The city of Paris is recognizably itself in the photographs taken by Brian P. Miller, but the people and landscapes painted by Izya Shlosberg only exist in this artist's imagination. That makes for pronounced stylistic distinctions in their two-artist exhibit at the Bernice Kish Gallery at Slayton House.
Shlosberg's title for her half of the show, "Between Us, Angels," immediately acknowledges that mundane reality is not to be expected. These surreal paintings aren't shy about placing heavenly references down here on earth.
In the most overtly angelic painting, "Game Time," three white-robed angels play cards at a table that's placed in a snowy field backed by what looks like an Old World city. It's not a directly religious painting, but its whimsical treatment of sacred figures does convey a sense of how spirituality has, er, a place at the table.
This artist's paintings are populated by angels, clowns, elephants, fairy tale-evocative villages, women, bottles, cats and much more. These representational images are placed within idealized landscapes that you won't find on any map.
Although these good-looking paintings have an appealing whimsical mood, you may find yourself wondering whether some of the surreal juxtapositions are facile rather than truly meaningful. Even if you harbor such doubts, there is no denying that it's fun to imagine your own explanations for what's going on in some of the paintings.
That sort of fun is epitomized by "Circus II." Doing the math, this painting depicts four women and four elephants in a blue-hued room with a theatrical-seeming green curtain to one side. Shlosberg plays games with scale, because some of the women and elephants are quite large and others are tiny; the artist also plays games with their interaction, because the activities include a woman and a small elephant playing a game of chess while seated atop a huge purple elephant.
Similar game playing with scale occurs in "The Concert at Night," in which three cellists are seated on giant pears scattered on a forest floor; then again, is it that the pears are very big or that the people are extremely small? Behind these musicians is a large and watchful human face improbably wedged within a split-open tree trunk.
Speaking of playing games, a deck of playing cards figures into "Art Deco." A slender, white-gowned giant woman standing at the center of the painting drops cards that in effect merge with the card-shaped buildings hugging the ground.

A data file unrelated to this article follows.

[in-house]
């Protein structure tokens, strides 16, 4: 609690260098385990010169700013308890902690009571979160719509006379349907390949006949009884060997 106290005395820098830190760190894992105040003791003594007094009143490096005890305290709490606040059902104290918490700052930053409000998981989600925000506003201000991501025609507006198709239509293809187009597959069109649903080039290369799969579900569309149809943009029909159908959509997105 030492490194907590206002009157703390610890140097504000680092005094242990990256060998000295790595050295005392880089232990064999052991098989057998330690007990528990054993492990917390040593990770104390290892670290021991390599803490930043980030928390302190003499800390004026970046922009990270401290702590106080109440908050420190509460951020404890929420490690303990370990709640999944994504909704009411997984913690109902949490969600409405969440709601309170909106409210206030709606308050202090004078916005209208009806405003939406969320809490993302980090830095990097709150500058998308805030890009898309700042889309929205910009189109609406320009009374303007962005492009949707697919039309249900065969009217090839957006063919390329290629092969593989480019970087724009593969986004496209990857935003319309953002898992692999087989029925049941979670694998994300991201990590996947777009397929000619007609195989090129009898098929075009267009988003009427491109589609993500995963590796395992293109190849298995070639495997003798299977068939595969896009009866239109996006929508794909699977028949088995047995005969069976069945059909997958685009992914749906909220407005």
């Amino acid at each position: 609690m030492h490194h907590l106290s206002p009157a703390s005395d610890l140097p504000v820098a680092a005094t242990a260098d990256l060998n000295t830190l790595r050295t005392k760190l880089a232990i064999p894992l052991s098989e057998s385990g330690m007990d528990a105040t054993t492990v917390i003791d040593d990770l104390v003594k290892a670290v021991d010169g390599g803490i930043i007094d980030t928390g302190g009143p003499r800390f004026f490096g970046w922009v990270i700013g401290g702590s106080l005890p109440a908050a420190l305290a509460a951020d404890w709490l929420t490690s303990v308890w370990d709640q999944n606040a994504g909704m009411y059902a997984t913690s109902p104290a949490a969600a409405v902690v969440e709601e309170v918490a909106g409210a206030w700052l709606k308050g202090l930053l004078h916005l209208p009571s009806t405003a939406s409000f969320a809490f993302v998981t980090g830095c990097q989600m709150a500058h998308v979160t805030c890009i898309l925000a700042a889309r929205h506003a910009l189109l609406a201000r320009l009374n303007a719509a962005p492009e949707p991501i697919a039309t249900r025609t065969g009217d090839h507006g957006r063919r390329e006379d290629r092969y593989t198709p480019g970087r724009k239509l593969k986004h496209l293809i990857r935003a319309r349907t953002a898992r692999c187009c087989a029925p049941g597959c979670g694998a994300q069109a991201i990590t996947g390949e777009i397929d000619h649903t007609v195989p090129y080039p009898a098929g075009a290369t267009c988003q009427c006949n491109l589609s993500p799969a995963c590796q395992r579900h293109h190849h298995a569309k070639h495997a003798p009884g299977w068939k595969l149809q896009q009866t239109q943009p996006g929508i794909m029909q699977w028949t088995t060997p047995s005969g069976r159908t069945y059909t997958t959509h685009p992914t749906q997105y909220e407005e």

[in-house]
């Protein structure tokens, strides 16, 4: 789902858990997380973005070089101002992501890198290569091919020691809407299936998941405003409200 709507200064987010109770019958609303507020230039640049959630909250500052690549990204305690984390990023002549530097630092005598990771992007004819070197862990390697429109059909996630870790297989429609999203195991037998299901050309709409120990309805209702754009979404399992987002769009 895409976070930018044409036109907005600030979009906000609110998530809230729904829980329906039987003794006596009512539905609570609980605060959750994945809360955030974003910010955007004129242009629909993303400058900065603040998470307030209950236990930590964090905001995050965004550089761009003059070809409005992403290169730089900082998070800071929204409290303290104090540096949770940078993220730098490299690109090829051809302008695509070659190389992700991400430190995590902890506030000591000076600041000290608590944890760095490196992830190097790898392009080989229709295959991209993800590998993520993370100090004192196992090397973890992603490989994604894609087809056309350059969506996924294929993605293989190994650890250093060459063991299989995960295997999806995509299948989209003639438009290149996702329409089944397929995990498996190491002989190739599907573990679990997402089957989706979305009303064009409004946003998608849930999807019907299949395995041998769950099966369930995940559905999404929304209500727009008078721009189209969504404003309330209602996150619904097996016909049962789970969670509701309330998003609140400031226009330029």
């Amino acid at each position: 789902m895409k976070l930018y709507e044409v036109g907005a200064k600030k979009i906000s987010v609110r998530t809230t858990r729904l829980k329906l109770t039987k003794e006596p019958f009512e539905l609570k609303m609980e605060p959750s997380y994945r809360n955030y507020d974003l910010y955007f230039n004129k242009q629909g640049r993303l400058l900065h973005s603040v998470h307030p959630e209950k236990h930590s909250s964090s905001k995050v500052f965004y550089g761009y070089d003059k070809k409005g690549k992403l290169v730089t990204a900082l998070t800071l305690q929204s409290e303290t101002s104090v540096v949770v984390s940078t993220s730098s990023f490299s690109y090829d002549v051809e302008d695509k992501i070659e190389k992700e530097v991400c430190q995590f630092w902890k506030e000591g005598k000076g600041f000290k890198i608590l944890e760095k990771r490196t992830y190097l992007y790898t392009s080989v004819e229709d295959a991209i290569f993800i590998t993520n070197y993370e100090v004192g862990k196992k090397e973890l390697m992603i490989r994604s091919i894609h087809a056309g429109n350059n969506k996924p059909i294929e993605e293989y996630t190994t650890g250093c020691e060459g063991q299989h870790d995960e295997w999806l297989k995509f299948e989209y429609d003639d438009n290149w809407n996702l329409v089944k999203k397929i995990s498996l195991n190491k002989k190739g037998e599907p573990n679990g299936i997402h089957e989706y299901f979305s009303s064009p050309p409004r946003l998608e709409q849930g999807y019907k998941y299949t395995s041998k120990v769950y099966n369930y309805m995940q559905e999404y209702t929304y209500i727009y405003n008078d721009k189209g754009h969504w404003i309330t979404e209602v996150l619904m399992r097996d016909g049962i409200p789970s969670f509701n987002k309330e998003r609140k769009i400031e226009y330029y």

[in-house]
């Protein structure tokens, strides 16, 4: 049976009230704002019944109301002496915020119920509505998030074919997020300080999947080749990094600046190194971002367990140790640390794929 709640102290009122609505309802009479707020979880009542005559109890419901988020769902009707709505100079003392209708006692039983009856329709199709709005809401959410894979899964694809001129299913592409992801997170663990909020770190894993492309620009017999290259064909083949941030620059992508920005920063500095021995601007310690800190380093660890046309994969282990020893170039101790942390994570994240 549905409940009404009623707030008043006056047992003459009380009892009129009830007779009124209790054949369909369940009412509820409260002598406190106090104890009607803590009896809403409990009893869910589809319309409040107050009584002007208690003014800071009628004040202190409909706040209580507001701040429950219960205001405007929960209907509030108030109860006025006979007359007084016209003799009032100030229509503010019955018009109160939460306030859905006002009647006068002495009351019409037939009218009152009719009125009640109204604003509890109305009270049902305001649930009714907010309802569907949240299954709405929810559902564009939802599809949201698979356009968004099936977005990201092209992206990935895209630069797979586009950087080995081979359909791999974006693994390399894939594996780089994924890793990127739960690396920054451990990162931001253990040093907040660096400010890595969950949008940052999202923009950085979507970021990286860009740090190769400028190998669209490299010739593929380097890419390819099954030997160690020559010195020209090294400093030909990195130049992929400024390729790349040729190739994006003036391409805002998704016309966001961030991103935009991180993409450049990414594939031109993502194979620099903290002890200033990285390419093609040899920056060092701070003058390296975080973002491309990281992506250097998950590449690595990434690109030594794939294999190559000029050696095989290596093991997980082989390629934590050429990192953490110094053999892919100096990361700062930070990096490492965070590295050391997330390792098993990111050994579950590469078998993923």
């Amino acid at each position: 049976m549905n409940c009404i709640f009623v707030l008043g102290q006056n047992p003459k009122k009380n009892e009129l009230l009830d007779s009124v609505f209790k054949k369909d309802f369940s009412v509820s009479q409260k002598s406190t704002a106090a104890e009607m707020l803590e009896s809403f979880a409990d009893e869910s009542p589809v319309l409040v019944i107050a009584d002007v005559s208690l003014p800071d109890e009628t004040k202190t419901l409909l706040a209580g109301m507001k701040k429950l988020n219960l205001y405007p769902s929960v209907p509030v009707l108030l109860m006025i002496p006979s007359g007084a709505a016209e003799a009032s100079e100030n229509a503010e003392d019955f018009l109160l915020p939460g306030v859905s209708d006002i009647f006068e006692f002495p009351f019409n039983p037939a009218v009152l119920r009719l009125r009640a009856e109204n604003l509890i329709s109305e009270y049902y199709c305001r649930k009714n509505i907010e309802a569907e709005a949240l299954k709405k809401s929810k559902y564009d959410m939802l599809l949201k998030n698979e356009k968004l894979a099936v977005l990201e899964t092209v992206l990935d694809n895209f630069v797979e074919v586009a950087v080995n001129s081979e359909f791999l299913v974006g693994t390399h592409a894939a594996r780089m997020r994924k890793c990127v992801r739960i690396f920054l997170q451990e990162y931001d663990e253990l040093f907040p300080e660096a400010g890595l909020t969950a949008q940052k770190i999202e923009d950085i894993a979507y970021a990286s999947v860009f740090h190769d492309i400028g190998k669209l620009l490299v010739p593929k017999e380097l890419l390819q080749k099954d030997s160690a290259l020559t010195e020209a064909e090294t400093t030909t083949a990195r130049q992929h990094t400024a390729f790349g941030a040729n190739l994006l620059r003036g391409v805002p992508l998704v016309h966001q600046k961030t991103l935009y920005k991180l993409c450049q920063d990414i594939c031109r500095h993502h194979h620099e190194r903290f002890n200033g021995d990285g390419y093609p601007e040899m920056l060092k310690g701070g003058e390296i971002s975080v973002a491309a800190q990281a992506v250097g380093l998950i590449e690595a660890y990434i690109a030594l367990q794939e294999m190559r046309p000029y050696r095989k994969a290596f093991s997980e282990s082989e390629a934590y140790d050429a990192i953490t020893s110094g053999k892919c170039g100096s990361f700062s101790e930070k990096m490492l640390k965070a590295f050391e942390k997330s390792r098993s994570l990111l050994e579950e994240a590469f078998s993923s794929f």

As in so much surrealism, the odd juxtapositions of objects and scale are guaranteed to make you smile and speculate.
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Miller's half of the exhibit, titled "Splendid Cite," uses the French word for "city" to underscore the fact that these photographs were shot in Paris. Actually, some of them were shot in such adjacent locations as Versailles.
Miller's technical versatility starts with his shooting some of these photos in color and others in black-and-white.
It's pleasantly surprising to note that the decision-making process as to which approach to take is not always what you might expect. It's to be expected that "Wisteria on the Bridge" is shot in color, because those trailing purple flowers make quite an impression. You might expect "Poppies" also to be shot in color, but it's shot in black-and-white; the close-up of the poppies has them appear as fuzzy white orbs verging on abstraction.
Just as Miller varies whether to go with color or black-and-white, he's nimble when it comes to finding different ways to feature his French subject matter.
One thing he tends to do throughout this series, however, is pull up close to what he's shooting. The tightly cropped images include a "Green Ivy Rooftop," a "Fork and Knife" atop a cafe table, a roof of "Hotel, Giverny," bright red "Velour Stools" that were made for Marie Antoinette at Versailles, and the top of a "Golden Gate for the Sun King."
He's looking closely. You're encouraged to do the same.
Izya Shlosberg and Brian P. Miller exhibit through Dec. 19 at the Bernice Kish Gallery at Slayton House, 10400 Cross Fox Lane, in Wilde Lake Village, in Columbia. Call 410-730-3987.